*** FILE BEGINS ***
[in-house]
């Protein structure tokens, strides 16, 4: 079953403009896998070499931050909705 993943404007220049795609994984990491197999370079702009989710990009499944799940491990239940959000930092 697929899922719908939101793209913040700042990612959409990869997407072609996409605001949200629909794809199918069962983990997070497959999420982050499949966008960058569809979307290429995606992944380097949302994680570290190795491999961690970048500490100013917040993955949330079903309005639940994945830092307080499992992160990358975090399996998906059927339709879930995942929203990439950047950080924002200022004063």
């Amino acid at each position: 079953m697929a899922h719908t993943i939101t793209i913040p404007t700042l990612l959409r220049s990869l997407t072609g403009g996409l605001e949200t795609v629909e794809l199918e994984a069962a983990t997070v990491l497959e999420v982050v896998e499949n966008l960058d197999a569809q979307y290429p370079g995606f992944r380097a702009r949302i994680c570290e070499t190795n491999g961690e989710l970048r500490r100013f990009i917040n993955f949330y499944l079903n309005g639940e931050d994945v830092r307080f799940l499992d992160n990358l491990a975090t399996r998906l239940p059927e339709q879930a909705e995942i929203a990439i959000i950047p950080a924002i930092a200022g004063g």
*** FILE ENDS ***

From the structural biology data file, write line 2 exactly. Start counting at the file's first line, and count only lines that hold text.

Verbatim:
């Protein structure tokens, strides 16, 4: 079953403009896998070499931050909705 993943404007220049795609994984990491197999370079702009989710990009499944799940491990239940959000930092 697929899922719908939101793209913040700042990612959409990869997407072609996409605001949200629909794809199918069962983990997070497959999420982050499949966008960058569809979307290429995606992944380097949302994680570290190795491999961690970048500490100013917040993955949330079903309005639940994945830092307080499992992160990358975090399996998906059927339709879930995942929203990439950047950080924002200022004063």